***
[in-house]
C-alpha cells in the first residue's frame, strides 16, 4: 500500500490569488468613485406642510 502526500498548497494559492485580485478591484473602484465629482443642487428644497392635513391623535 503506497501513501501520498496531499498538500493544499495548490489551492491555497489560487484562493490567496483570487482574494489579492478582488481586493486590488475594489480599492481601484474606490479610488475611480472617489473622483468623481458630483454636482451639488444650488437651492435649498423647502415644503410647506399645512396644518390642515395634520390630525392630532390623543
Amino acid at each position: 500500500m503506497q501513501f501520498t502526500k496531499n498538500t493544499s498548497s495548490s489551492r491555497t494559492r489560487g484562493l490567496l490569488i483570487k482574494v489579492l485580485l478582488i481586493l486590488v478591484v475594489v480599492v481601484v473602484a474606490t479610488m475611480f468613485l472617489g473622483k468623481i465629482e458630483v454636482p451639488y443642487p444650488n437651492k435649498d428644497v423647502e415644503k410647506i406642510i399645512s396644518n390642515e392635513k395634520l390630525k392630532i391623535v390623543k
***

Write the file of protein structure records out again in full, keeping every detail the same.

[in-house]
C-alpha cells in the first residue's frame, strides 16, 4: 500500500490569488468613485406642510 502526500498548497494559492485580485478591484473602484465629482443642487428644497392635513391623535 503506497501513501501520498496531499498538500493544499495548490489551492491555497489560487484562493490567496483570487482574494489579492478582488481586493486590488475594489480599492481601484474606490479610488475611480472617489473622483468623481458630483454636482451639488444650488437651492435649498423647502415644503410647506399645512396644518390642515395634520390630525392630532390623543
Amino acid at each position: 500500500m503506497q501513501f501520498t502526500k496531499n498538500t493544499s498548497s495548490s489551492r491555497t494559492r489560487g484562493l490567496l490569488i483570487k482574494v489579492l485580485l478582488i481586493l486590488v478591484v475594489v480599492v481601484v473602484a474606490t479610488m475611480f468613485l472617489g473622483k468623481i465629482e458630483v454636482p451639488y443642487p444650488n437651492k435649498d428644497v423647502e415644503k410647506i406642510i399645512s396644518n390642515e392635513k395634520l390630525k392630532i391623535v390623543k